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3 ways Illinois can improve its property tax assessment system

Madison County Record

Thursday, August 2, 2018  |  Commentary  |  By Vincent Caruso, Illinois Policy Institute

Taxes, property (87)
The method by which local governments calculate Illinoisans’ property tax bills is broken. Here’s how Springfield can fix it.

In a state that shoulders some of the highest property taxes in the nation, Illinoisans are no stranger to daunting property tax bills. Worse, those bills have continued to grow without any sign of tempering. Between 2008 and 2015, for instance, property taxes grew 6 times faster than Illinoisans’ household incomes.

But property tax pain runs deeper than just the cost, in Illinois. It’s the nature of the system itself that can be cause for concern.

A new report from the Illinois Policy Institute sheds light on the state’s labyrinthine property tax system, examining assessment processes in some of Illinois’ most populous counties. The report found that while the degree of inefficiencies varied across counties, one key cause is universal: a needlessly complex appraisal system often resulting in unfair or inaccurate property assessments.

The universality of these issues points to a deep-seated problem with Illinois’ property valuations. But it also means that lawmakers can apply solutions across the board. Included in the report are three ways state lawmakers could repair Illinois’ broken property tax system.

1) Replace fractional assessment with assessment at full market value

Illinoisans’ property tax bills are made needlessly complicated by assessing parcels of property at a fraction of their full market value. State law requires property to be assessed at 33 1/3 percent of its market value outside of Cook County; in Cook County, property is assessed at 10 percent and 25 percent of market value for residential and commercial property, respectively.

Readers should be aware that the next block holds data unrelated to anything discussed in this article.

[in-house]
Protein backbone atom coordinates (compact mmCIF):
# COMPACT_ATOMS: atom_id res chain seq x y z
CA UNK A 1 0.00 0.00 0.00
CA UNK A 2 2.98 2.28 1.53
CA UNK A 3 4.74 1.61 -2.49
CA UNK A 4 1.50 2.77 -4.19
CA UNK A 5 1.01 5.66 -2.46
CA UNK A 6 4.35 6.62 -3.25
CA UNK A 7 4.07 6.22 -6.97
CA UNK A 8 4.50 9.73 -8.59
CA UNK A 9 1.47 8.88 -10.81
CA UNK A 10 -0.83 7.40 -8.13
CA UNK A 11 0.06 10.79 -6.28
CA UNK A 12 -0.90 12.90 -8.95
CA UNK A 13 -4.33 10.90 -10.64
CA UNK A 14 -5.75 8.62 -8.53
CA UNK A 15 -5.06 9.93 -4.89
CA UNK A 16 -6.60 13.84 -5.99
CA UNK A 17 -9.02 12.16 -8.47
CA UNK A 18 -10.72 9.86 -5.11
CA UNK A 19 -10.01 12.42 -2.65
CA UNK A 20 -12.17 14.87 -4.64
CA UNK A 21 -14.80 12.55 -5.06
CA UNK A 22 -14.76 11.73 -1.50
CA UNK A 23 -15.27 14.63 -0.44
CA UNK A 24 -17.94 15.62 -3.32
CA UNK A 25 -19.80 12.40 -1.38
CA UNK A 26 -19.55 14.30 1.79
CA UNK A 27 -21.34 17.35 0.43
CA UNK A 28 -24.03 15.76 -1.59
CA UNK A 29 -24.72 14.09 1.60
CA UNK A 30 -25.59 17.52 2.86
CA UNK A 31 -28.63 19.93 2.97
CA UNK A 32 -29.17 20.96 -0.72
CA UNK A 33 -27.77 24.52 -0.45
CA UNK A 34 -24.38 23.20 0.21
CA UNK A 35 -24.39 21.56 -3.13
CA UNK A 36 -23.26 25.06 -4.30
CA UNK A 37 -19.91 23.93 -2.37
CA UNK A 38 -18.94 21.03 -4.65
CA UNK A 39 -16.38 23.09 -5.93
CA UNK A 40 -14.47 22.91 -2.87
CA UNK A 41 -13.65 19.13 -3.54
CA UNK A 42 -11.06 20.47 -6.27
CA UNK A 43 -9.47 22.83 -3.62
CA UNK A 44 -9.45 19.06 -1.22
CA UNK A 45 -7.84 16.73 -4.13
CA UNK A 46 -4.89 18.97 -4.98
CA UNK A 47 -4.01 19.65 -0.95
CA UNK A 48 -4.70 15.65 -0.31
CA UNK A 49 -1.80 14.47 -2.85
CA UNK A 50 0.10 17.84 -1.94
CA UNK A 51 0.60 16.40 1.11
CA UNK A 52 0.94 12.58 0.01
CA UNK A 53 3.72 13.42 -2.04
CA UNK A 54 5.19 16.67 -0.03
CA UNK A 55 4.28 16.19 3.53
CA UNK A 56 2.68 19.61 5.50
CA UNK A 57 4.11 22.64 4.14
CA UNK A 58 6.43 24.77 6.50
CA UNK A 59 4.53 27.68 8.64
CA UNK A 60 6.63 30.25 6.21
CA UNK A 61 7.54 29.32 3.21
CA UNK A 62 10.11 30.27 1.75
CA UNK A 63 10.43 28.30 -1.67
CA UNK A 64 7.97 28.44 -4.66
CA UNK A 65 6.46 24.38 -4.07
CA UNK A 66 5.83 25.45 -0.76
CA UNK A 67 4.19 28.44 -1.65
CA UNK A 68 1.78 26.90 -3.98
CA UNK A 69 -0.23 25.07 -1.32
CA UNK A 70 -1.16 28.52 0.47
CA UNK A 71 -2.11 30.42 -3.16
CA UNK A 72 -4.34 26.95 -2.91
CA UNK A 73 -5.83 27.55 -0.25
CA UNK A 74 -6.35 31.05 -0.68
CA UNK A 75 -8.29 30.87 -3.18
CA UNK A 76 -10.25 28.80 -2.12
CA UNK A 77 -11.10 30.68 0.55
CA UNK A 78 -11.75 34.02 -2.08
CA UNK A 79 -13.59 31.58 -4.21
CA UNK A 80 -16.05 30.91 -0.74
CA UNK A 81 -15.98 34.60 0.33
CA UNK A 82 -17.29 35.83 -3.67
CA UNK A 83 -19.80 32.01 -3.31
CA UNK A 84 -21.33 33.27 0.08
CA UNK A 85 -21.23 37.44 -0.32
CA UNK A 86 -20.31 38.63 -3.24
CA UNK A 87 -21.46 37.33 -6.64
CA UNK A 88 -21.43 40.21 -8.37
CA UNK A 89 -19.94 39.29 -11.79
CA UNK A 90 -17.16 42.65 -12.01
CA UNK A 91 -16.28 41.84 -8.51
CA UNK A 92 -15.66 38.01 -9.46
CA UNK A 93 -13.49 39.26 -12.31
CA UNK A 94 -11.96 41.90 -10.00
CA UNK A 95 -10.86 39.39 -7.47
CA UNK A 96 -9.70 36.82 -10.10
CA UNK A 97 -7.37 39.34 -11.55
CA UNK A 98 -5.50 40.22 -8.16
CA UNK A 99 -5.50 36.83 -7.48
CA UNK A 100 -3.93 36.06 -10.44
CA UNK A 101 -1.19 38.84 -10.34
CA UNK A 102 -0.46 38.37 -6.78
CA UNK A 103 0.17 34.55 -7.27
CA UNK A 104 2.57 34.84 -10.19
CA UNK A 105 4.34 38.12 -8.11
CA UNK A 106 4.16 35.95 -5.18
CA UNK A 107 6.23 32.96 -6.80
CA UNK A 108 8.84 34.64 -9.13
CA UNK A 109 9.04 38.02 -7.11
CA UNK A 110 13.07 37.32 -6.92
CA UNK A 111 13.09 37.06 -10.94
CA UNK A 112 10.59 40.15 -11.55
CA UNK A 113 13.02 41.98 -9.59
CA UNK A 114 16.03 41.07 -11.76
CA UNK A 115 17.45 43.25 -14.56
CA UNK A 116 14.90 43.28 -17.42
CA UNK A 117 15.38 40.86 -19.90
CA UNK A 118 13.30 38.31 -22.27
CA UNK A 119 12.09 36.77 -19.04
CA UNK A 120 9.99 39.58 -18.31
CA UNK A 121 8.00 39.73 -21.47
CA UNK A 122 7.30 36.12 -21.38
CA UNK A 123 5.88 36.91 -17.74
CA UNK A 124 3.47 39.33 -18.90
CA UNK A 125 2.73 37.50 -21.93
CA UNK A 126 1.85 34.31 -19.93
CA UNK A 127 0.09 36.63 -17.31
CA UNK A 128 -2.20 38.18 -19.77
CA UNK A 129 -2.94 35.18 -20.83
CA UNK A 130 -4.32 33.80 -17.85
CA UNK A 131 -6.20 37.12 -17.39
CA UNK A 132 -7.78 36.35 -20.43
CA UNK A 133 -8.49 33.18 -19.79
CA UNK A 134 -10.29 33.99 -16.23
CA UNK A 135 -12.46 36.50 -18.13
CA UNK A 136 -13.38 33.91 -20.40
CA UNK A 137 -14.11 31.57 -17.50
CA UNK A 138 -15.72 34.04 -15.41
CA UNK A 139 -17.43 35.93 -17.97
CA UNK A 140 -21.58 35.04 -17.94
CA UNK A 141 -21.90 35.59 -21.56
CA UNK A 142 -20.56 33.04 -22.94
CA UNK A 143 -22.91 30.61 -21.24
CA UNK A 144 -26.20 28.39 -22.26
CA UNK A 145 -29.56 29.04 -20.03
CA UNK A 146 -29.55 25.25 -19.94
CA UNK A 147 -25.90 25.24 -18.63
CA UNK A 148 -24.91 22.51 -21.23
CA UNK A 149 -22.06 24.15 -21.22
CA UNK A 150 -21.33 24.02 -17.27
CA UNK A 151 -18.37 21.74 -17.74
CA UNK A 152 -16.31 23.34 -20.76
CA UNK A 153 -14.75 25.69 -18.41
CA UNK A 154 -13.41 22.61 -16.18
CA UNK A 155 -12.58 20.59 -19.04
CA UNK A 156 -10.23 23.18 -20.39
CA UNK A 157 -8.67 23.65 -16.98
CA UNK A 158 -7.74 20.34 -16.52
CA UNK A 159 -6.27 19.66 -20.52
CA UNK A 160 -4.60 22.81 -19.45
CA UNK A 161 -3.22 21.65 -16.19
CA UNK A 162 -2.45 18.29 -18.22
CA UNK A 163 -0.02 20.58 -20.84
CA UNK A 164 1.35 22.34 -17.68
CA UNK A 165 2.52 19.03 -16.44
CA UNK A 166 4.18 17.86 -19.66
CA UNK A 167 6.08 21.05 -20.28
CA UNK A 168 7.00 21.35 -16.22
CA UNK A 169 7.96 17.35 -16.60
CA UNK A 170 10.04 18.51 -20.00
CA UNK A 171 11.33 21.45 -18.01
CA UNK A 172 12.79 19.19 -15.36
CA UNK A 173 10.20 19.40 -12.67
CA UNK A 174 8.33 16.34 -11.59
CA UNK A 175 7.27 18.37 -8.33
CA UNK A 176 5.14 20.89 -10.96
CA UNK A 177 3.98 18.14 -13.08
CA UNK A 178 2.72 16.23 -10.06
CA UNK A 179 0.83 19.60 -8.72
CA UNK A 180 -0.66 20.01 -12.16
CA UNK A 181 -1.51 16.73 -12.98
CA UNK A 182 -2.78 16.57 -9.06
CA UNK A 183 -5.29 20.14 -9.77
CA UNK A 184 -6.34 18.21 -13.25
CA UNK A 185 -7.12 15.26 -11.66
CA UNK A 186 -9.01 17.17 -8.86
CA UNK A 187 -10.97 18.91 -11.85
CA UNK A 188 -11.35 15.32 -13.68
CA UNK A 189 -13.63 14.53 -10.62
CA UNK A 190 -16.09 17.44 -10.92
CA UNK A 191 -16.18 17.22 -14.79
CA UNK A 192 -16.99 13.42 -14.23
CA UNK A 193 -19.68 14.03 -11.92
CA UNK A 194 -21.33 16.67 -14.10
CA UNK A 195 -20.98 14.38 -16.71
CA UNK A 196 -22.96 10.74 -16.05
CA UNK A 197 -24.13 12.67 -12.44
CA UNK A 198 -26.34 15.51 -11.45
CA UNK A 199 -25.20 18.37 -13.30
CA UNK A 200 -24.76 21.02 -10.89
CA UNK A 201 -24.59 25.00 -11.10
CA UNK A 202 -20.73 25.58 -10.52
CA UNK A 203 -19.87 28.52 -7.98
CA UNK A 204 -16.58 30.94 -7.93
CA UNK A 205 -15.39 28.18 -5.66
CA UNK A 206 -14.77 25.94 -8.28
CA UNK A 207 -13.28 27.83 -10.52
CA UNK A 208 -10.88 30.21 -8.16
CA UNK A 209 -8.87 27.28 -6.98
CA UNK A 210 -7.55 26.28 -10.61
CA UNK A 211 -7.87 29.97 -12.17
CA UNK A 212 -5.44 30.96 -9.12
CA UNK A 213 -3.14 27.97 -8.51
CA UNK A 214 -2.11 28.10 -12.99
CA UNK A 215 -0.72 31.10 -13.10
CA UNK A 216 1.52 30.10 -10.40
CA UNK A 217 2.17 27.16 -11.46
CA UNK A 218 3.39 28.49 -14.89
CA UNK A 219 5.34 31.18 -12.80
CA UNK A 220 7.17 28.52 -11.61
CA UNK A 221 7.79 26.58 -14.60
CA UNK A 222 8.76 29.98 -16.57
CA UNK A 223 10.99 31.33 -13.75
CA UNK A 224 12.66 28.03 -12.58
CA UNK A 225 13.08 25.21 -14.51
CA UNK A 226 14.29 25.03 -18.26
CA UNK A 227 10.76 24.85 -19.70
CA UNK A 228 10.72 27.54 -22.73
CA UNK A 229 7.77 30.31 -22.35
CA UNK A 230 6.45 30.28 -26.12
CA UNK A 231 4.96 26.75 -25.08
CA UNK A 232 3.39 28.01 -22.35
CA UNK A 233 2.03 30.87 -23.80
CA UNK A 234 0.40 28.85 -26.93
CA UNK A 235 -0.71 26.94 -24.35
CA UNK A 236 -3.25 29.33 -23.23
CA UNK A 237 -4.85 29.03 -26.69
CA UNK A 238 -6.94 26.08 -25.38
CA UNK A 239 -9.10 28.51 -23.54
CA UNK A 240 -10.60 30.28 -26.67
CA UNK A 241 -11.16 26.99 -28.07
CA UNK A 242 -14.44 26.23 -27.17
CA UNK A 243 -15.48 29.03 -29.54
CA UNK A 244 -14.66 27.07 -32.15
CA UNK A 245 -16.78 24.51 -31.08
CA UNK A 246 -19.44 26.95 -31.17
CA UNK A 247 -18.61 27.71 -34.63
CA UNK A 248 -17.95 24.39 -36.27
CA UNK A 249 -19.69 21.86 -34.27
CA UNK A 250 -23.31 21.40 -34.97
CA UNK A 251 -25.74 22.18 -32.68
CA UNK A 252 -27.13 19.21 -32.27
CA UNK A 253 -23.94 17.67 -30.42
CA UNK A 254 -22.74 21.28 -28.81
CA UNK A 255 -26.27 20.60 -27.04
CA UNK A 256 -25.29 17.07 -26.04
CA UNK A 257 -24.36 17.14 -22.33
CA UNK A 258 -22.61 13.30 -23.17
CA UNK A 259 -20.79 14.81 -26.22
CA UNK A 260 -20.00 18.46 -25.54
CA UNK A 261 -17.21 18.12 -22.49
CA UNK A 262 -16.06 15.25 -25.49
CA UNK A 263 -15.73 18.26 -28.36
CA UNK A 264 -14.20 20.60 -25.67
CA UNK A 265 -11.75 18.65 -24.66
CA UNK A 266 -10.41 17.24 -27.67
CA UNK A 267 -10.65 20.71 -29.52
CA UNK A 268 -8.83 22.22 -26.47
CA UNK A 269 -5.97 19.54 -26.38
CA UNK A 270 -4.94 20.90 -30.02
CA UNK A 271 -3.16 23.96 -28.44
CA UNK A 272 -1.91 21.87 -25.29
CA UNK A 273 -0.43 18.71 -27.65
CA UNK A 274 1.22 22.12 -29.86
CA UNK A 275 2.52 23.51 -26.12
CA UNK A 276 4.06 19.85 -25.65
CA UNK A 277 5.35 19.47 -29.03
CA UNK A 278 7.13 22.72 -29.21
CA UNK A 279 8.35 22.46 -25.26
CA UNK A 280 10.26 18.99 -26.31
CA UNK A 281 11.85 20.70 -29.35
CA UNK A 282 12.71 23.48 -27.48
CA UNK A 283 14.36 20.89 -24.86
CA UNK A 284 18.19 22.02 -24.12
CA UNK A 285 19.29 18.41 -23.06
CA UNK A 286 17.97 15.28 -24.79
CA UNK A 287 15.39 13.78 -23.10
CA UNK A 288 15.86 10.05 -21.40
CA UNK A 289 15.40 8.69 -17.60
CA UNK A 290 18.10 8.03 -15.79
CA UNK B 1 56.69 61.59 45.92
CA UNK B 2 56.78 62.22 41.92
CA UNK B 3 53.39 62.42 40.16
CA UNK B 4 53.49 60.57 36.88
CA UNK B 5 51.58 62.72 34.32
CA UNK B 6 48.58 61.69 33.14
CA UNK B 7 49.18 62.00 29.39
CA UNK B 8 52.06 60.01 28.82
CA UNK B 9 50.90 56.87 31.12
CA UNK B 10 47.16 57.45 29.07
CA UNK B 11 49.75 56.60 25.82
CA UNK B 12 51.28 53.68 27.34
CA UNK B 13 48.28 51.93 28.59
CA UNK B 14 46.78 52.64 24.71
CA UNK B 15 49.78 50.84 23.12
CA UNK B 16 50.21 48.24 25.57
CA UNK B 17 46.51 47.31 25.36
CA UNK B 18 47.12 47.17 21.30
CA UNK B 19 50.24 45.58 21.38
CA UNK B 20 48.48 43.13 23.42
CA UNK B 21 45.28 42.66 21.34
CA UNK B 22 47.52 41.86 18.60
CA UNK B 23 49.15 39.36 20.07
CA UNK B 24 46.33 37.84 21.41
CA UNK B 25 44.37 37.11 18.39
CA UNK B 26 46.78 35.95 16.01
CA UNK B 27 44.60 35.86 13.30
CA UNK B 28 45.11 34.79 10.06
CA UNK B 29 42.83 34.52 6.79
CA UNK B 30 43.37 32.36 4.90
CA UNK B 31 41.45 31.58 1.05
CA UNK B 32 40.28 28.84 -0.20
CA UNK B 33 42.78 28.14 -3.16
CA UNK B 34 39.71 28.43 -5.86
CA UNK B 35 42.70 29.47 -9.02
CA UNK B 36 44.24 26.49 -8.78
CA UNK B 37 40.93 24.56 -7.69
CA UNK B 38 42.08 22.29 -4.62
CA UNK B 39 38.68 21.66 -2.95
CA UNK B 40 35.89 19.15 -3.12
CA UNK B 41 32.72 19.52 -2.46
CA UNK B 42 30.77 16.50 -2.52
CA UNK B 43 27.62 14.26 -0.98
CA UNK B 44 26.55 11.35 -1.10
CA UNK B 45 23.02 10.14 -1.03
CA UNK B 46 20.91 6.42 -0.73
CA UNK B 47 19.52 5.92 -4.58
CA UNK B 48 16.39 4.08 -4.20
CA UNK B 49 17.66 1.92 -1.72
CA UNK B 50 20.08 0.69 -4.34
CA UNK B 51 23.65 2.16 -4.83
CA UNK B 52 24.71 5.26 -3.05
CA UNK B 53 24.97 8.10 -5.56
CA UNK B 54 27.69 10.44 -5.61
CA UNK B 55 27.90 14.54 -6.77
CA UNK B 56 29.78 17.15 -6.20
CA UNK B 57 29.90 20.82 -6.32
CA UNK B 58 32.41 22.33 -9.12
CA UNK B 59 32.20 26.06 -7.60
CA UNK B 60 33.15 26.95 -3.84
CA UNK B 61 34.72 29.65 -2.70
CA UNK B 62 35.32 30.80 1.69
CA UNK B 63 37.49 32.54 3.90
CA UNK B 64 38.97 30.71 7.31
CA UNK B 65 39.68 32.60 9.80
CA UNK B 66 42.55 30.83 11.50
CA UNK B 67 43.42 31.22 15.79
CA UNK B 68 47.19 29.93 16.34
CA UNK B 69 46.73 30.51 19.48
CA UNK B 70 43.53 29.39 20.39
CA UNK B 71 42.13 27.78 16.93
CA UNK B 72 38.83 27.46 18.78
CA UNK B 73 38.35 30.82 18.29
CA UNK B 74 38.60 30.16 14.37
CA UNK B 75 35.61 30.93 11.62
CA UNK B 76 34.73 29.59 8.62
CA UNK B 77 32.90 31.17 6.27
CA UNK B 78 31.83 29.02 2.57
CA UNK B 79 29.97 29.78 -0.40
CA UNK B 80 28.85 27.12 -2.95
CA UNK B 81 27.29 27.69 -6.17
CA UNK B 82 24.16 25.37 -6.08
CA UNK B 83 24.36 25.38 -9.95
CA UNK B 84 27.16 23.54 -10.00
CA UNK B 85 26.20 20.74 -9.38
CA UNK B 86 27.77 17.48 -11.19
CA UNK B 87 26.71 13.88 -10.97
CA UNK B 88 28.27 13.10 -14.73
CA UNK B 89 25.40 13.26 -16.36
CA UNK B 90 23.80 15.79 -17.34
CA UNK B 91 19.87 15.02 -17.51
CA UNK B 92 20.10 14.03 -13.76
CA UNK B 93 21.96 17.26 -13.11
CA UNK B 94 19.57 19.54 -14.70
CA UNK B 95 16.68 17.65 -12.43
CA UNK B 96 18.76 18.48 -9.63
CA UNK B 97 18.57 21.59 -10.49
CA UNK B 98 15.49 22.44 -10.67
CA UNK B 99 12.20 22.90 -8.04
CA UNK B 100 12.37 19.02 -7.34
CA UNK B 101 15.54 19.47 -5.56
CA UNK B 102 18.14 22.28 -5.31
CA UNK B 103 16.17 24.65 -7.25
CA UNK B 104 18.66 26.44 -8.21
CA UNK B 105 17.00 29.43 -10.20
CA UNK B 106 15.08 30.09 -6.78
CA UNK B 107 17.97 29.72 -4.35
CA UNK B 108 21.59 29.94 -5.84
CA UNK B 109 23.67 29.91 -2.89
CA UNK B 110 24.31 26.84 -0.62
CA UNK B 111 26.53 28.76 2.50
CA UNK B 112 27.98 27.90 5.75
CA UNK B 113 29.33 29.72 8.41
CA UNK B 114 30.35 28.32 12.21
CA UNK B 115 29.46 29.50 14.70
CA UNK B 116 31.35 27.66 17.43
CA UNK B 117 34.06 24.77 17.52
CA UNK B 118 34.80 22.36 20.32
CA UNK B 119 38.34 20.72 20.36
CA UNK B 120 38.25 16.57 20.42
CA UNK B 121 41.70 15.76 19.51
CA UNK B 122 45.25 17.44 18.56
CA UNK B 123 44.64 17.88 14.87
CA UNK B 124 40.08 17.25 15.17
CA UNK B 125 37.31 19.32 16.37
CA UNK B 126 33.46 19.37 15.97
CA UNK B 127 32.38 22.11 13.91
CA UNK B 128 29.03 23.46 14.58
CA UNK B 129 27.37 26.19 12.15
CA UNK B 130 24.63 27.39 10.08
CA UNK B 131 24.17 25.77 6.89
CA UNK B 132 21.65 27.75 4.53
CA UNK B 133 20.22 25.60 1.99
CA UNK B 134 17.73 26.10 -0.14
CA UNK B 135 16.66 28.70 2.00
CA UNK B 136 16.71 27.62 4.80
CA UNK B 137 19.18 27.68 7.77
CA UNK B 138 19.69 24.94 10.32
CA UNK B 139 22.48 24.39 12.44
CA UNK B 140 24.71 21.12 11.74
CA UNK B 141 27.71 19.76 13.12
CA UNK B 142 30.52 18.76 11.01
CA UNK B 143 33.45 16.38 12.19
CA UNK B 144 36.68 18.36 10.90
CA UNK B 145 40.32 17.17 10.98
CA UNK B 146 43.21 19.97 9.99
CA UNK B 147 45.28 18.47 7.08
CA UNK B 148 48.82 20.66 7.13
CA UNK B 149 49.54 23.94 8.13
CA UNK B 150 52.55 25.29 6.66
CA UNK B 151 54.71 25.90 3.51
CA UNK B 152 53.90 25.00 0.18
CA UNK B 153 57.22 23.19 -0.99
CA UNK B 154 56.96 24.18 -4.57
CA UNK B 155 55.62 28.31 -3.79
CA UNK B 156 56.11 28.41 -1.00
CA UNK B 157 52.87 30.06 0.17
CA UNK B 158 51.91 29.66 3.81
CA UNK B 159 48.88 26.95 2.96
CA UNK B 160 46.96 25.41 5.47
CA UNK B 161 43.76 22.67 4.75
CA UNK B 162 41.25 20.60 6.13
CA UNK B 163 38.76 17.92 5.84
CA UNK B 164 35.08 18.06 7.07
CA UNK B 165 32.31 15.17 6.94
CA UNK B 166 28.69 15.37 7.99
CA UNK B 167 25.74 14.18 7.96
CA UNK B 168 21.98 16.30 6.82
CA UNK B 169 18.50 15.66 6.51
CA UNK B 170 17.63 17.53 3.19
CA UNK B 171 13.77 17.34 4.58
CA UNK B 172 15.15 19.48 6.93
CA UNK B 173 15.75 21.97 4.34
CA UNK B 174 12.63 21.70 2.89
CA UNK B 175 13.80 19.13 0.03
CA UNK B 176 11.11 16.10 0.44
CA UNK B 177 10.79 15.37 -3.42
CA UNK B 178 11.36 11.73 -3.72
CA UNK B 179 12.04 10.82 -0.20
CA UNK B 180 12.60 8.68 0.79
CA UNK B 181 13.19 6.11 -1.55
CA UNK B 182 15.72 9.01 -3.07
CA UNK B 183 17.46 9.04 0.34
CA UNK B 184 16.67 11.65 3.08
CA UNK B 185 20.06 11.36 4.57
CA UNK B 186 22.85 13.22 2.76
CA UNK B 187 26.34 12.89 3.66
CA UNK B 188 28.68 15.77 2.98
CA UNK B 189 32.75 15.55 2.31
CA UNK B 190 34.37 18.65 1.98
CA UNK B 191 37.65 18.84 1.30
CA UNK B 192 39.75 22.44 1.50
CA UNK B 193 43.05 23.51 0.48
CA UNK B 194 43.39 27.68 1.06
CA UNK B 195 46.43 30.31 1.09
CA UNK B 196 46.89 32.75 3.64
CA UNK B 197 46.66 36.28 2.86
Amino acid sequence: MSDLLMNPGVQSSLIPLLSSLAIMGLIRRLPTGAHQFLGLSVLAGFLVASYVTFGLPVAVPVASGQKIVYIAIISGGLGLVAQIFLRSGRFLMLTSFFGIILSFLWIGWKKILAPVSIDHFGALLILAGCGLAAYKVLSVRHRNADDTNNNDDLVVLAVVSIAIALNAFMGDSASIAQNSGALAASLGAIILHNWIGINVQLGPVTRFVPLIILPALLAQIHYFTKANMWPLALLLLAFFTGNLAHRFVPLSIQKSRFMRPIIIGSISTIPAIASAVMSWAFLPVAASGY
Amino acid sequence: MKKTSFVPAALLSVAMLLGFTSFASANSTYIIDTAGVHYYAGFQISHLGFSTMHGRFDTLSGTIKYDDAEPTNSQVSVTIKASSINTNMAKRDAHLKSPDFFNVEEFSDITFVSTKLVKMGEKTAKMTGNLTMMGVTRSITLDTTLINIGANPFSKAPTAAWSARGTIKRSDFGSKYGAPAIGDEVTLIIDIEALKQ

This “fractional assessment” system adds an unnecessary step in the calculation of assessed property value, and makes property tax bills more difficult for homeowners to understand. By mandating this additional step, state law increases chance of error in the assessments process. And in turn, a more confusing bill can obscure those errors from homeowners, heightening the risk of overassessments – and, therefore, an unfairly high property tax bill. This especially hurts low-income property owners who lack the resources needed to challenge their property tax bills.

States such as Virginia, Wisconsin and Massachusetts require assessments at full fair market value. The International Association of Assessing Officers, or IAAO, has reaffirmed those requirements, stating “[n]umerous studies indicate that appraisal equity … improves significantly when governments eschew fractional assessments and classification schemes for full market value.”

By assessing property parcels at full market value, lawmakers would make property tax bills more transparent and accurate, which would bring more fairness to an often uneven system.

2) Require more frequent assessments and more recent sales data

Previous Illinois Policy Institute reports have revealed how many homeowners in Illinois get stuck paying property tax bills out of proportion with the value of their property. And an unfair distribution of high property taxes can result or be exacerbated when assessed values don’t keep pace with changes in the housing market that may occur between general assessment years.